100-year-old swims her way to a world record

Swimming is known to be one of the best physical activities for those with limited mobility or muscle and joint injuries. The buoyancy of the water causes swimmers to feel weightless, so they can work out and get in some cardio without placing too much strain on their muscles, making it a great activity for seniors looking to maintain their health. According to CNN, senior Mieko Nagaoka took this information to heart and started swimming much later in life as a means of therapy after hurting her knee*. At the time, she was in her 80s. Now, at the age of 100, she's being named the world's first centenarian to complete a 1,500 meter freestyle swim.

Breaking records
Once Nagaoka was introduced to water therapy, she couldn't get enough of the sport of swimming. She began frequenting the pool and trying out different techniques before mastering her form. She trains four times a week, for two hours at a time.

"She is some woman. The world's first means no one has done it," her son, Hiroki Nagaoka, told CNN. "It was awesome that my mother has challenged and accomplished her goal at her age. She still uses her brain and tries to figure out the best way to swim, she still even tries to change her swimming form to challenge for a record. I'm really proud of her."

"Her accomplishment will be hard to beat."

When the time came to put her skills to the test at the Japan Masters Swimming Association event in Matsuyama, Ehime, she was the only competitor in the 100-104 age bracket – but that didn't keep her from giving the competition her best effort. She chose to swim the backstroke and completed the event in 1 hour, 15 minutes and 54 seconds. Her accomplishment will be recorded in the Guinness Book of World Records, and it will certainly be hard to beat!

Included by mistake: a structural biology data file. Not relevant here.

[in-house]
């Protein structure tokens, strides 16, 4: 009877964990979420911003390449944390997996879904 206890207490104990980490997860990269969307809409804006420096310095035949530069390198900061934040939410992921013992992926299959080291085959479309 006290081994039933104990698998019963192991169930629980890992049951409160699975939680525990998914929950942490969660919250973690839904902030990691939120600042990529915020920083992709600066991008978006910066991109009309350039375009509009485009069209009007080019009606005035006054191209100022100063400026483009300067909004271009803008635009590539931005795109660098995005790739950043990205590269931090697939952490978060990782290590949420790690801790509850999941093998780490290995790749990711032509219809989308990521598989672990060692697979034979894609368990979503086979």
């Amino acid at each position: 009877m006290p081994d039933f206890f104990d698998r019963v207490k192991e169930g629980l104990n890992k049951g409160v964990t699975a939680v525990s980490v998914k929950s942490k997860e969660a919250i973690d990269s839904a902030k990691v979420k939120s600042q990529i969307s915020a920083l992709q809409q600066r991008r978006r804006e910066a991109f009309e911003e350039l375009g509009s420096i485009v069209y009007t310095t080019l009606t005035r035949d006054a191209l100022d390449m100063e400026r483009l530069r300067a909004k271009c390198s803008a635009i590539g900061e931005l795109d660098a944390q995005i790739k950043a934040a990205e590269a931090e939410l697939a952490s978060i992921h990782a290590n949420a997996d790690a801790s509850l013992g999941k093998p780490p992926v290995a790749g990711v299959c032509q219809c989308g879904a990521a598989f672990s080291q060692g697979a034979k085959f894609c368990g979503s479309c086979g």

Water therapy
Nagaoka may not have set this record if it had not been for her experience with water therapy. Originally using it to treat her knee pain, the activity can be used to help improve range of motion in many other areas of the body. Not only that, but it can also help to manage the symptoms of many age-related conditions, like arthritis, diabetes and heart disease, making it an ideal method of exercise for seniors.

Those with multiple sclerosis and other illnesses that affect mobility can also benefit from water therapy*, noted Healthline. Water-based activities can take the weight off stressed muscles and joints, and it can also help improve MS-related fatigue. The water has natural energizing qualities, and those who use a pool for exercise can reap all of the health and mental benefits of it.

Chartwell Retirement Residences provides seniors with an exciting array of exercise classes that allow them to work out according to their own physical abilities. For a sample list of programs, click here.

*The following sources provide references for this blog, in order of appearance:

  1. CNN. "Centenarian swimmer from Japan breaks 1500m record"(2015), Online: http://edition.cnn.com/2015/04/06/sport/100-year-old-swimmer-record-holder/
  2. healthline. "https://www.healthline.com/health/multiple-water-therapy#1", Online: http://www.healthline.com/health/multiple-water-therapy#1